Migration of chromatin material among the adjacent meiocytes occurs through cytoplasmic connections originated from the pre-existing system of plasmodesmata formed within the tissues of the anther. The plasmodesmata become completely obstructed by the deposition of callose, but in some cases they still persist during meiosis and increase in size forming conspicuous inter-meiocyte connections or cytomictic channels that permit the transfer of chromosomes (Falistocco et al., 1995). Cytomixis is considered to be of less evolutionary importance but it may lead to production of aneuploid plants or produce unreduced gametes as reported in several grass species including Dactylis and Aegilops (Falistocco et al., 1995).

Table 4:

Unreduced pollen grain formation and the related cytogenetic mechanisms (%) of rapeseed cultivars studied

UNP = Unreduced Pollen grain, CYT = Cytomixis, ST = Stickiness, DES = Desynapsis, A1F = Anaphase-I failure, A2F = Anaphase-II failure

Anaphase I and II failure: Failure of chromosome movement either during anaphase I or II occurred in 12 out of 23 cultivars studied. The failure of chromosome movement occurred in one of the poles of in anaphase cells (Fig. 2), leading to the formation of normal reduced and unreduced daughter cells. Such unreduced meiocytes may lead to the formation of 2n pollen grains. Since failure of chromosome segregation occurred in both anaphase-I and II, the restitution nucleus of both FDR and SDR constitution would be formed. In the cultivars Emblem, Ebonit, Kristina and Alexandra both anaphase-I and II failure occurred.

Multipolar cells: The occurrence of tripolar or multipolar cells was observed almost in most of the cultivars studied (Fig. 2). Formation of tripolar cell leads to the formation of two reduced and one unreduced pollen grains, while pentapolar cells observed in some of the cultivars may lead to the formation of abnormal tetrads and infertile pollen grains (Fig. 2). The spindle apparatus is normally bipolar and acts as a single unit, playing a crucial role in chromosome alignment during metaphase. Any distortion or breakage in the spindle may result in random sub-grouping of the chromosomes which function independently (Nirmala and Rao, 1996). In several instances spindle abnormalities have led to the production of aneuploid gametes for example in polyploidy hybrids and derivatives of Aegilopsx Triticum hybrids, amphiploid Triticineae, amphiploids of Solanum hybrids, etc. and also is considered as a reason for production of unreduced (2n) gametes in Solanum (Villeux, 1985).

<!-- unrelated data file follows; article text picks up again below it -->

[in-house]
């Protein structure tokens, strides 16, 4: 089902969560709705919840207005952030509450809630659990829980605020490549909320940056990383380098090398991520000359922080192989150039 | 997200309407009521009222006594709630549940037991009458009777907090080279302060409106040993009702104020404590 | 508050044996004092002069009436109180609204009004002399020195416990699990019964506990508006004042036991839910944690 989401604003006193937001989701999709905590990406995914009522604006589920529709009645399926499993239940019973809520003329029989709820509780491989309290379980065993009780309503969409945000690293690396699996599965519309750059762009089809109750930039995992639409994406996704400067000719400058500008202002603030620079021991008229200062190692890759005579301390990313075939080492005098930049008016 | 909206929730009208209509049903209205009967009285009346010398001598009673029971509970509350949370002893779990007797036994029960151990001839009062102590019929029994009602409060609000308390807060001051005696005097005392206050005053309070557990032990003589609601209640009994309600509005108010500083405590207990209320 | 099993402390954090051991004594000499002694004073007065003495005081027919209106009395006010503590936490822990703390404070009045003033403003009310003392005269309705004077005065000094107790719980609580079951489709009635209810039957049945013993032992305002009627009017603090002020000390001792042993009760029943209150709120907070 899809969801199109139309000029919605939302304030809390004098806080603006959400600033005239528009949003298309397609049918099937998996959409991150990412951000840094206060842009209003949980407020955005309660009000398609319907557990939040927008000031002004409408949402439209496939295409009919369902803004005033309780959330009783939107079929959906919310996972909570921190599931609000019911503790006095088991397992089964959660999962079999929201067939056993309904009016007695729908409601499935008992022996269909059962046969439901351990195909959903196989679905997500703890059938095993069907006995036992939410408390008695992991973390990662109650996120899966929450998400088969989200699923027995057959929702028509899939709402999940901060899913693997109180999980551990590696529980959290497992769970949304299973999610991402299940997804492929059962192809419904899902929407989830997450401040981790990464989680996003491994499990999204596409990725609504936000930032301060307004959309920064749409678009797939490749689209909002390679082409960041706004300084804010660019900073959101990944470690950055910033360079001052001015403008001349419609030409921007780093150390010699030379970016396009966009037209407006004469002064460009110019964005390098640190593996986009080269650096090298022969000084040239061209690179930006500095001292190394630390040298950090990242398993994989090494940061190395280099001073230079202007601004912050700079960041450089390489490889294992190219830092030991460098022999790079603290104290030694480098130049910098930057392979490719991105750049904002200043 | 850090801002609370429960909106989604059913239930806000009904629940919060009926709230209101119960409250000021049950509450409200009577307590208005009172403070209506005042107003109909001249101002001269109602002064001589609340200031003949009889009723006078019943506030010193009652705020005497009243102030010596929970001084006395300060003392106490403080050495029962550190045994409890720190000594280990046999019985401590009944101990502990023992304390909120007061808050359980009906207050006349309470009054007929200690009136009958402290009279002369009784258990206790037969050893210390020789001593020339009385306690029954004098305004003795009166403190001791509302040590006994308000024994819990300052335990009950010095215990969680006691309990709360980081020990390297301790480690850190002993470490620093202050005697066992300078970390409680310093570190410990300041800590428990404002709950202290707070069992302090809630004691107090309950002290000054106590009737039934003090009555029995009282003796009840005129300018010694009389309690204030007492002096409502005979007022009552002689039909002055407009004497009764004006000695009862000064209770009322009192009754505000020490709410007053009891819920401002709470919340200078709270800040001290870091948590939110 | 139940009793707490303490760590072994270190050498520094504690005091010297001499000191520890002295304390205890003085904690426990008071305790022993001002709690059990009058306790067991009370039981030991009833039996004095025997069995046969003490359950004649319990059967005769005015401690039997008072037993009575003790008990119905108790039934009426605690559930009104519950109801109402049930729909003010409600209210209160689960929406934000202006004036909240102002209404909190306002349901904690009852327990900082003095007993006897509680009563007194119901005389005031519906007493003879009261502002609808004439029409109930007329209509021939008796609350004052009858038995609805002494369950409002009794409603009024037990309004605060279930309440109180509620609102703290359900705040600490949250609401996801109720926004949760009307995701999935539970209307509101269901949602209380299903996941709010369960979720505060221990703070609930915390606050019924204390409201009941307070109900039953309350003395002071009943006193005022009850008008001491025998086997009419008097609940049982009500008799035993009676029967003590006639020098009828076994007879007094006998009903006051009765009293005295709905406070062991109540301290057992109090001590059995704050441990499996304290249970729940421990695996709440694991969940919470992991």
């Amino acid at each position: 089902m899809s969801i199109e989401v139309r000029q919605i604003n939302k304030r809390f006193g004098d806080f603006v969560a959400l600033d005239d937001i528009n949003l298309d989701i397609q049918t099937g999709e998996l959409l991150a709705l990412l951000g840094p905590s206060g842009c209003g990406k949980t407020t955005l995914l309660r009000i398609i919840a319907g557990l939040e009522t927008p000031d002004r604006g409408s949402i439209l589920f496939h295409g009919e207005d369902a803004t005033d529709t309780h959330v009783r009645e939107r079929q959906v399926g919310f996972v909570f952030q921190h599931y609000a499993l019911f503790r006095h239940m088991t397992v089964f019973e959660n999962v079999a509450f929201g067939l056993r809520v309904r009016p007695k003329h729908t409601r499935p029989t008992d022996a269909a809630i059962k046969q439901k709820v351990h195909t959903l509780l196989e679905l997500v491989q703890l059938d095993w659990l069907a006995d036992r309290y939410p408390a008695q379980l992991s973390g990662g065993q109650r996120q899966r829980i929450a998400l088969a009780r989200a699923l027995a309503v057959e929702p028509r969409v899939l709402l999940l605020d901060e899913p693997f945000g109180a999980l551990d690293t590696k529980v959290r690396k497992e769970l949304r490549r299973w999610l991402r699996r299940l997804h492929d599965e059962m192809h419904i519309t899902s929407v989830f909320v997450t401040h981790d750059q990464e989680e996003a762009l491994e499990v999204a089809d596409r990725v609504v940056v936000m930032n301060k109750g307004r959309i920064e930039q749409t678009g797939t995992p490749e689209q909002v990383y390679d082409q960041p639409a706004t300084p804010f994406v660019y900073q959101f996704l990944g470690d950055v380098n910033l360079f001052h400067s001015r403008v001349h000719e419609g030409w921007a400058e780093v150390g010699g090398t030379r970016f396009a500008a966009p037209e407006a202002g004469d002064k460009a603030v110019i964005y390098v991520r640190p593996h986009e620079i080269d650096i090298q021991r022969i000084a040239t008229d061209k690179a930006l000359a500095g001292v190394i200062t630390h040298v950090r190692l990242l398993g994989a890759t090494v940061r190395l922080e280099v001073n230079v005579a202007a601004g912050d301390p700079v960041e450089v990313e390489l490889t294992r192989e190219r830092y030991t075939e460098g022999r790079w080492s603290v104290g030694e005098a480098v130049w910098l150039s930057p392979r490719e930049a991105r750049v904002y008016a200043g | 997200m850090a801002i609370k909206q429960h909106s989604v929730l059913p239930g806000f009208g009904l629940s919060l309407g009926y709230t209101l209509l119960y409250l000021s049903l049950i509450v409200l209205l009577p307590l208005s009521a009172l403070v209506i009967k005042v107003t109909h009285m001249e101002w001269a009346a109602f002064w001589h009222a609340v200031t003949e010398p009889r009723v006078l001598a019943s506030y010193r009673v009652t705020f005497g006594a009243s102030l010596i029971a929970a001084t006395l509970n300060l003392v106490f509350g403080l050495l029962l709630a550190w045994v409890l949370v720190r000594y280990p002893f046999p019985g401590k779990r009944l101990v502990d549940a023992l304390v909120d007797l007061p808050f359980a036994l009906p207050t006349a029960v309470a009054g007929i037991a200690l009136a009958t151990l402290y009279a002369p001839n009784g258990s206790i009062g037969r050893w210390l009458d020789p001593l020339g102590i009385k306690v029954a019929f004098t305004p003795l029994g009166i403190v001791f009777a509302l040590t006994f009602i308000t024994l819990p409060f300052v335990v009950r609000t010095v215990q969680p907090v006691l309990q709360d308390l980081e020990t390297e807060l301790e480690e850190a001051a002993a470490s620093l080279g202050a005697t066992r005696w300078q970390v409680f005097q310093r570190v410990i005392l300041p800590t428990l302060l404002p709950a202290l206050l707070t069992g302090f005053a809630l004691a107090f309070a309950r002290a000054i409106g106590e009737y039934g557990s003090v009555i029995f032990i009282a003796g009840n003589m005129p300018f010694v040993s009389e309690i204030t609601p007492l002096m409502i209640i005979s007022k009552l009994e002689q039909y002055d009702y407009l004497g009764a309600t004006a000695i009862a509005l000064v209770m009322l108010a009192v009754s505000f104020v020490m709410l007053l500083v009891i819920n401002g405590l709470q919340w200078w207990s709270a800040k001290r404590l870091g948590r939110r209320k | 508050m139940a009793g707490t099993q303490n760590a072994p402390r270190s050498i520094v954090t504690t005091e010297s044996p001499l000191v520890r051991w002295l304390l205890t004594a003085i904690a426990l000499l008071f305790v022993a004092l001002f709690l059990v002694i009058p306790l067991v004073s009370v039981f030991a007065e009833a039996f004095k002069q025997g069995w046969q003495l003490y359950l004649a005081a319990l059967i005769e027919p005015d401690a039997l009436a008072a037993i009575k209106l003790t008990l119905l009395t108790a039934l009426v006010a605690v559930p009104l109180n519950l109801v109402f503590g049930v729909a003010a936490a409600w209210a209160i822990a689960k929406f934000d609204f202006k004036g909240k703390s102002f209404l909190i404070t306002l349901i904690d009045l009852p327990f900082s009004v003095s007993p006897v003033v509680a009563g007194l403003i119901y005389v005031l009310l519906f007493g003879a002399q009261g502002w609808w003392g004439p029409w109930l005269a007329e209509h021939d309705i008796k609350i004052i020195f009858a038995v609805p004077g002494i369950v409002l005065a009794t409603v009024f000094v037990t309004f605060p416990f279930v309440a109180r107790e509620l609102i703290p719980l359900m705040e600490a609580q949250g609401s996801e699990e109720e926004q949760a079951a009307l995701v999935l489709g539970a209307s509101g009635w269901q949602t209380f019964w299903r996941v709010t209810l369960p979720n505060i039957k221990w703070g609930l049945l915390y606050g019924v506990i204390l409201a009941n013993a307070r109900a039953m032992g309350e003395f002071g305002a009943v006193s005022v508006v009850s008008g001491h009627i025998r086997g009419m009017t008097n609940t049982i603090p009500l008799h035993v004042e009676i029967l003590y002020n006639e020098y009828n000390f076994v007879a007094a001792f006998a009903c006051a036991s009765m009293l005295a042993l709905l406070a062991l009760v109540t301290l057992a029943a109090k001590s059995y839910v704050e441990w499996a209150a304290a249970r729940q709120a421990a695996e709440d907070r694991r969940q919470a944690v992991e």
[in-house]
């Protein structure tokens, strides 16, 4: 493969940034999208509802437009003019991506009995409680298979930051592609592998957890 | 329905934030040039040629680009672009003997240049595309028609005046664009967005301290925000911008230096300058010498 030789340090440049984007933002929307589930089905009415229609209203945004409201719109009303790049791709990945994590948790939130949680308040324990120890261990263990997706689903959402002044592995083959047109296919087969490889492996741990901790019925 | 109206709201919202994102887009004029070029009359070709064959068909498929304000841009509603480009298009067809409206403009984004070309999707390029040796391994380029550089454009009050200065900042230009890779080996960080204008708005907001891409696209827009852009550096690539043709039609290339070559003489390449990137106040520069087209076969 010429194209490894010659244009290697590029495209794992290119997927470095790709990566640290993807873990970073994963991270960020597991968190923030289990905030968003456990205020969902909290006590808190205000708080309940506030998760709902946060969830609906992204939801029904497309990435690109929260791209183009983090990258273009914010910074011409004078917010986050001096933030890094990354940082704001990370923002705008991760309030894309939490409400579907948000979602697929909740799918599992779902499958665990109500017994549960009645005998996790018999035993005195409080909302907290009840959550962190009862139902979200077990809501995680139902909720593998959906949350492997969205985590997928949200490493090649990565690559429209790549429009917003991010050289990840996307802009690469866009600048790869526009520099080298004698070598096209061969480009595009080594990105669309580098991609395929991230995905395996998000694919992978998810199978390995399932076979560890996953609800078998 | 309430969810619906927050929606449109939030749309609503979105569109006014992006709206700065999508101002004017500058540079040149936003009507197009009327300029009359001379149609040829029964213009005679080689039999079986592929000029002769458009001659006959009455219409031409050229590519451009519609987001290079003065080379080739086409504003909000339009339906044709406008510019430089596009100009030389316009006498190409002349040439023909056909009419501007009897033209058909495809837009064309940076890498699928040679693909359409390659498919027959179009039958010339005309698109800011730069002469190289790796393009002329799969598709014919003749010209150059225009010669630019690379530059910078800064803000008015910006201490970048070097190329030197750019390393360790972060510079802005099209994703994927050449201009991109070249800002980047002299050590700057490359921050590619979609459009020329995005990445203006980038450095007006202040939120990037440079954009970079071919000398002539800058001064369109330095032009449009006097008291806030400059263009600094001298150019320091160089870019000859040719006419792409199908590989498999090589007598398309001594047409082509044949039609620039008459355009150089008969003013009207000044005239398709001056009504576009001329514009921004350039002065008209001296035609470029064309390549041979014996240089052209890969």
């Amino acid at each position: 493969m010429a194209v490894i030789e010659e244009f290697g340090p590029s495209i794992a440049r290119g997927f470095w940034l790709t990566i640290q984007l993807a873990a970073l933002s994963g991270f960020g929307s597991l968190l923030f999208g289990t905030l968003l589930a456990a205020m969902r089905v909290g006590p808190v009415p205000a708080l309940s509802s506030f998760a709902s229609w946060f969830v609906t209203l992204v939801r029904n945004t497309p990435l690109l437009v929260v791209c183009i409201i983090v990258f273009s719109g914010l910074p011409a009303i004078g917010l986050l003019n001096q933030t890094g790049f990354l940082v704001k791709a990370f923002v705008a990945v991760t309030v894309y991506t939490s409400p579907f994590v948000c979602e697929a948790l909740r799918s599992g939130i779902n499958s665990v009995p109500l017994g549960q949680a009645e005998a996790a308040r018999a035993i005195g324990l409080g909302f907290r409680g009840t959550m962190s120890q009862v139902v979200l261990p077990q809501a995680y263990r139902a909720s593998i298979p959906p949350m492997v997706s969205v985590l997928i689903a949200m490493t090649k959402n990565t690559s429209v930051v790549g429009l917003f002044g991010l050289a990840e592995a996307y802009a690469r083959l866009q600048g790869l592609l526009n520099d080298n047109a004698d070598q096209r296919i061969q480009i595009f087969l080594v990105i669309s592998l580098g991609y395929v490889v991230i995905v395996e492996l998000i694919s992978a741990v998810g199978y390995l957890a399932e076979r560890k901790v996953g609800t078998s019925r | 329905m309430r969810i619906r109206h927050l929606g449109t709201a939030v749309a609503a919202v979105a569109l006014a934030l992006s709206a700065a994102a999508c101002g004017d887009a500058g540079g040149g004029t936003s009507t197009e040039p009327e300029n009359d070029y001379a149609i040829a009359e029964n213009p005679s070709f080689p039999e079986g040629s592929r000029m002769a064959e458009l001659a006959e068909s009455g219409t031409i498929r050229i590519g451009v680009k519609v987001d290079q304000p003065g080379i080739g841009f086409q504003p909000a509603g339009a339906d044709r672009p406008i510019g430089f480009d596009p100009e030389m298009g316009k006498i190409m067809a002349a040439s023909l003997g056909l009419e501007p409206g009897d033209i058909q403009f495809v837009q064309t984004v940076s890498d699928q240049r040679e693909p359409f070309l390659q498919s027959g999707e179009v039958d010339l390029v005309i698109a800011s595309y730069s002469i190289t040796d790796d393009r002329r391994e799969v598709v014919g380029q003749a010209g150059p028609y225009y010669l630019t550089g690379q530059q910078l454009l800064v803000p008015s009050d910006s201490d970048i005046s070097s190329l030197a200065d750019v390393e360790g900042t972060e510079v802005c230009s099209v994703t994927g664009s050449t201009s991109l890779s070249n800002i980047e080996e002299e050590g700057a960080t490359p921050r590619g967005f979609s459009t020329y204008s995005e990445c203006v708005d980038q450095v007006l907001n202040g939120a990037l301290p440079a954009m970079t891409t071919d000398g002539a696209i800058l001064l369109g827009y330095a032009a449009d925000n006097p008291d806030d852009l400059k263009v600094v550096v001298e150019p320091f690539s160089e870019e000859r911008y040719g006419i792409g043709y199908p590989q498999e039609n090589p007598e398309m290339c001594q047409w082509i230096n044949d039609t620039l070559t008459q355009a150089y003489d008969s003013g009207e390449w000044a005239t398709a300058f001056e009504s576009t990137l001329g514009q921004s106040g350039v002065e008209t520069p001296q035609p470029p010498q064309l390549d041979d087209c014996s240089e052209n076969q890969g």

Desynapsis: Desynapsis is considered as the precocious separation of bivalents in metaphase of meiosis I leading to the formation of varying degree of univalents. Partial to complete desynapsis was observed in 4 out of 23 cultivars studied (Table 4 and Fig. 2). In partial desynapsis few to some bivalents were separated to form univalents while, in complete desynapsis all bivalents were separated to form univalents. Such desynaptic cells with double the chromosome number may form unreduced pollen grains. Desynapsis occurs either due to the action of recessive ds genes in a homozygous situation or early chiasma terminalisation which may lead to the formation ofmeiocytes with double the normal chromosome number.

In several cases such univalents may have difficulty during anaphase-I movement and become lagged therefore producing aneuploid gametes causing reduction in pollen fertility of plants. However they may skip the first anaphase and form restitution nucleus resulting in the formation of unreduced gametes as reported in Solanum (Villeux, 1985).